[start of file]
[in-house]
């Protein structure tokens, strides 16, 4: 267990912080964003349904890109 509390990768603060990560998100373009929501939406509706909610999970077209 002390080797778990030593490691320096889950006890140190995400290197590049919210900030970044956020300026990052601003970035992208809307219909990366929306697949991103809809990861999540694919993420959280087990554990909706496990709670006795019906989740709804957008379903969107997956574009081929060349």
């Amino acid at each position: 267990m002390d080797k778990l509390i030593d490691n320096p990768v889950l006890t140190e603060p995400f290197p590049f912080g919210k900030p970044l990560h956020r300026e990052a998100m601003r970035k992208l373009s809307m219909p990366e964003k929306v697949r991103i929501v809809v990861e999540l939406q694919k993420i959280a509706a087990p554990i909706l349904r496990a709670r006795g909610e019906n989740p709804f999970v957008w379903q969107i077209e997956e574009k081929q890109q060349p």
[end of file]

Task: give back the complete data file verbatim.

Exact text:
[in-house]
């Protein structure tokens, strides 16, 4: 267990912080964003349904890109 509390990768603060990560998100373009929501939406509706909610999970077209 002390080797778990030593490691320096889950006890140190995400290197590049919210900030970044956020300026990052601003970035992208809307219909990366929306697949991103809809990861999540694919993420959280087990554990909706496990709670006795019906989740709804957008379903969107997956574009081929060349």
């Amino acid at each position: 267990m002390d080797k778990l509390i030593d490691n320096p990768v889950l006890t140190e603060p995400f290197p590049f912080g919210k900030p970044l990560h956020r300026e990052a998100m601003r970035k992208l373009s809307m219909p990366e964003k929306v697949r991103i929501v809809v990861e999540l939406q694919k993420i959280a509706a087990p554990i909706l349904r496990a709670r006795g909610e019906n989740p709804f999970v957008w379903q969107i077209e997956e574009k081929q890109q060349p």